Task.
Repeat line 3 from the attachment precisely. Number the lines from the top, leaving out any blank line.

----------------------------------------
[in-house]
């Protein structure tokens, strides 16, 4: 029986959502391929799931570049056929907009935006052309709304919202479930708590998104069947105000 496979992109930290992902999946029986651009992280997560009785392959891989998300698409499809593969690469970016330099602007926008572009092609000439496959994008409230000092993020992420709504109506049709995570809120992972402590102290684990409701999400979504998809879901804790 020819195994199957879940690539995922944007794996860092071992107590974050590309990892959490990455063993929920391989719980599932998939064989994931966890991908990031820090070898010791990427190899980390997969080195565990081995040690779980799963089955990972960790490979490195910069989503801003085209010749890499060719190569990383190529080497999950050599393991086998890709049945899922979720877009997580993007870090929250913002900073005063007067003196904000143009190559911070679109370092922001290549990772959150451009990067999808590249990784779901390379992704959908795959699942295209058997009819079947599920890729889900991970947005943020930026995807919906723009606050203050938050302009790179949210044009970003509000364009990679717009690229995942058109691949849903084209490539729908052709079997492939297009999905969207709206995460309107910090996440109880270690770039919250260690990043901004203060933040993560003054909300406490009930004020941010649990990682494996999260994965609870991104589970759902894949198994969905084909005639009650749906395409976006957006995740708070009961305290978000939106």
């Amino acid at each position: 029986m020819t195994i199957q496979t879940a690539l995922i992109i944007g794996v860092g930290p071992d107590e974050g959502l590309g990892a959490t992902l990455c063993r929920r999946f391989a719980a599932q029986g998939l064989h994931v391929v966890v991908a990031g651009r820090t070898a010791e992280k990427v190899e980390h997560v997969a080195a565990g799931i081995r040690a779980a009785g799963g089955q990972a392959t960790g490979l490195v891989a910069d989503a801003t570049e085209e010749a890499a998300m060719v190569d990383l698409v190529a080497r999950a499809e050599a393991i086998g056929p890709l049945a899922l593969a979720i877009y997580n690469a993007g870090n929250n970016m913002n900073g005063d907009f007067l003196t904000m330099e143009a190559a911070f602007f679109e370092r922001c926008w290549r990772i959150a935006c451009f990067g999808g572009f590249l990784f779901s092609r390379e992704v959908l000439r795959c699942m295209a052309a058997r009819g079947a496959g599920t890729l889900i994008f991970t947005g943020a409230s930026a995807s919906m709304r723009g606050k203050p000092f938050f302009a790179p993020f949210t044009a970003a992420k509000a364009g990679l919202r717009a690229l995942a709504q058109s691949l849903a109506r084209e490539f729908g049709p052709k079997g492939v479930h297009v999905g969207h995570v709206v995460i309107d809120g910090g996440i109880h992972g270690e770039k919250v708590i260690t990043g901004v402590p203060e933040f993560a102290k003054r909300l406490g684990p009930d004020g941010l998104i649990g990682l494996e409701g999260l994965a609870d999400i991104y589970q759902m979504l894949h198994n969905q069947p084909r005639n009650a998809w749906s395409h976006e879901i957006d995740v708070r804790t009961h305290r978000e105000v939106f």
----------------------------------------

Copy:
């Amino acid at each position: 029986m020819t195994i199957q496979t879940a690539l995922i992109i944007g794996v860092g930290p071992d107590e974050g959502l590309g990892a959490t992902l990455c063993r929920r999946f391989a719980a599932q029986g998939l064989h994931v391929v966890v991908a990031g651009r820090t070898a010791e992280k990427v190899e980390h997560v997969a080195a565990g799931i081995r040690a779980a009785g799963g089955q990972a392959t960790g490979l490195v891989a910069d989503a801003t570049e085209e010749a890499a998300m060719v190569d990383l698409v190529a080497r999950a499809e050599a393991i086998g056929p890709l049945a899922l593969a979720i877009y997580n690469a993007g870090n929250n970016m913002n900073g005063d907009f007067l003196t904000m330099e143009a190559a911070f602007f679109e370092r922001c926008w290549r990772i959150a935006c451009f990067g999808g572009f590249l990784f779901s092609r390379e992704v959908l000439r795959c699942m295209a052309a058997r009819g079947a496959g599920t890729l889900i994008f991970t947005g943020a409230s930026a995807s919906m709304r723009g606050k203050p000092f938050f302009a790179p993020f949210t044009a970003a992420k509000a364009g990679l919202r717009a690229l995942a709504q058109s691949l849903a109506r084209e490539f729908g049709p052709k079997g492939v479930h297009v999905g969207h995570v709206v995460i309107d809120g910090g996440i109880h992972g270690e770039k919250v708590i260690t990043g901004v402590p203060e933040f993560a102290k003054r909300l406490g684990p009930d004020g941010l998104i649990g990682l494996e409701g999260l994965a609870d999400i991104y589970q759902m979504l894949h198994n969905q069947p084909r005639n009650a998809w749906s395409h976006e879901i957006d995740v708070r804790t009961h305290r978000e105000v939106f």